Oaxaca is a beautiful smaller city, with many colonial buildings housing artists’ galleries, museums, and delicious restaurants (as well as the omnipresent stone churches and a shaded zocalo). At this point in our trip, we’ve perfected the art of wandering through cities, window shopping, and soaking up the culture. We also spent a day exploring the ancient ruins of Monte Alban, the ancient capital of the Zapotecs. It is situated high on a hill with 360 degree views of the surrounding Oaxacan valley, and was occupied from 500 BCE to 700 ACE. Some of Oaxaca’s culinary specialties include: creamy hot chocolate, made with cocoa, vanilla, cinnamon, and almonds; tlayudas, which are large crispy tortillas filled with beans, avocado, and meat; and fried grasshoppers. Chris tried the first two, but declined an offer to sample the fried grasshoppers by a woman selling them out of a large basket in the main market. By mistake, I may have had the most unique meal. I think I ate liver by accident when I didn’t understand the waiter’s description of my order.
We also decided to look around at the various items for sale in the town. Oaxaca is known for its handicrafts, so when we saw a street vendor selling wool rugs with beautiful designs, we stopped to take a look. After admiring a few designs, Constitine, the vendor, started talking prices. We told him we would stop by later after looking around. We did find other rugs at lower prices in other stores, but still liked his designs the best. As we walked out of one of the artisan cooperatives in town, we found our new friend Constitine waiting for us. He wanted to know if we were ready to come back and look at his rugs again. We walked back with him and agreed to a much lower price. I liked the rug much more after looking at his card, seeing that his shop is located in the famous weaving village of Teotitlan del Valle. This village has been producing cloth for hundreds of years - Teotitlan used to give Aztecs cloth as tribute. His story about creating high quality products using traditional natural dyes seems to be valid. His card says you can stop by his workshop at any time to see how his rugs are produced. We are planning to head that way, so we may take him up on the offer.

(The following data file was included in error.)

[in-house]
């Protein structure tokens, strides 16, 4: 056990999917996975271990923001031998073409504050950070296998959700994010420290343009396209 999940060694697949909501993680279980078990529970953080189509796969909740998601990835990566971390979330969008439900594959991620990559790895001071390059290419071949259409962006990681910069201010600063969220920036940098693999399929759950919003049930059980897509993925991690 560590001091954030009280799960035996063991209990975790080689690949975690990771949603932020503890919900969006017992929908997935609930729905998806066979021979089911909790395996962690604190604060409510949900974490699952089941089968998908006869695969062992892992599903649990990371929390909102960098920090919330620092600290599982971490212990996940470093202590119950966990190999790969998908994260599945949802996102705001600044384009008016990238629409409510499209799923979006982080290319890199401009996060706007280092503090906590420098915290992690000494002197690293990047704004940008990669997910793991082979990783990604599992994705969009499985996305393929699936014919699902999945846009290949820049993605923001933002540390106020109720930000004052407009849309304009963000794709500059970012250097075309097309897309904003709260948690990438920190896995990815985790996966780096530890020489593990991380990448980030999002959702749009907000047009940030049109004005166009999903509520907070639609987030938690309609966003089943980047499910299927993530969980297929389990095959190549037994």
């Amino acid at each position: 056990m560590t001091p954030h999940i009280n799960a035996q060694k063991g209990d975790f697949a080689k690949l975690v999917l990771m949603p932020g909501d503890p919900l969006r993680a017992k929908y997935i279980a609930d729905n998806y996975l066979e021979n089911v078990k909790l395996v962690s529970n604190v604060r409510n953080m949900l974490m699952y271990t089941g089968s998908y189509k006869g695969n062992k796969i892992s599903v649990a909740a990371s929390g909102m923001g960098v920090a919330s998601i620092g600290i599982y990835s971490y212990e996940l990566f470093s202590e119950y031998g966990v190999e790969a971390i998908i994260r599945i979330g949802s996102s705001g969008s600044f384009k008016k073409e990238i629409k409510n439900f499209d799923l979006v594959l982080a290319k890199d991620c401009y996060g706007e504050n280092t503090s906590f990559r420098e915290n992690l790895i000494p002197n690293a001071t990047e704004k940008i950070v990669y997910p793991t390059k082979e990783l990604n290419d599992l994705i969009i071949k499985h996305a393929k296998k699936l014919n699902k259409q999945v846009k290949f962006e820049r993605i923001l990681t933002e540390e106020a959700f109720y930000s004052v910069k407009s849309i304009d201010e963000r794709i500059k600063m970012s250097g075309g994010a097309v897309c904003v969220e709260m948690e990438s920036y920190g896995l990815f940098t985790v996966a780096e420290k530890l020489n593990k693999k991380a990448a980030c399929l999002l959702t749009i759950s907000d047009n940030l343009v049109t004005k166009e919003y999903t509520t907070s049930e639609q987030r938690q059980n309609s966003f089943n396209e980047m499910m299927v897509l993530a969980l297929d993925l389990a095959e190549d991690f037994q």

After several days in Oaxaca, we headed for the hills of the Sierra Norte. Many of the small Zapotec villages in this mountainous area have formed a community, Los Pueblos Mancomunados, where tourists can hike, mountain bike, or horsebackride between the different villages. The villages have built very nice cabanas with fireplaces and nearby comidas, which serve delicious food to fill the stomach after a long day hiking. We were a little over-enthusiastic when we planned our trek, however, and limped into each successive village after too many miles with too much elevation change each day. We first hiked from Cuajimoloyas to Lachatao, and while the 17 mile hike itself wasn’t that interesting, we ended our hike in a beautiful valley spotted with small villages. We were pleased that our cabana was located across the cobblestone street from the 17th century church at the center of the town. We were surprised, however, to find the peacefulness of the small pueblo broken every couple of hours by an announcement made from large loudspeakers on top of the old church. Our Spanish is still not good enough to understand the fuzzy echoing speech. The speakers also served as an alarm clock around sunrise the next morning by blasting marching band music, followed by the ringing of the church bell for several minutes. During breakfast the friendly town doctor explained the announcements to us; the town has only one phone, so incoming calls are announced, and the receiver of the phone call has 10 to 15 minutes to get to the phone to accept the call. We forgot to ask why the marching band music was blasted through the town, so I guess it will remain a mystery.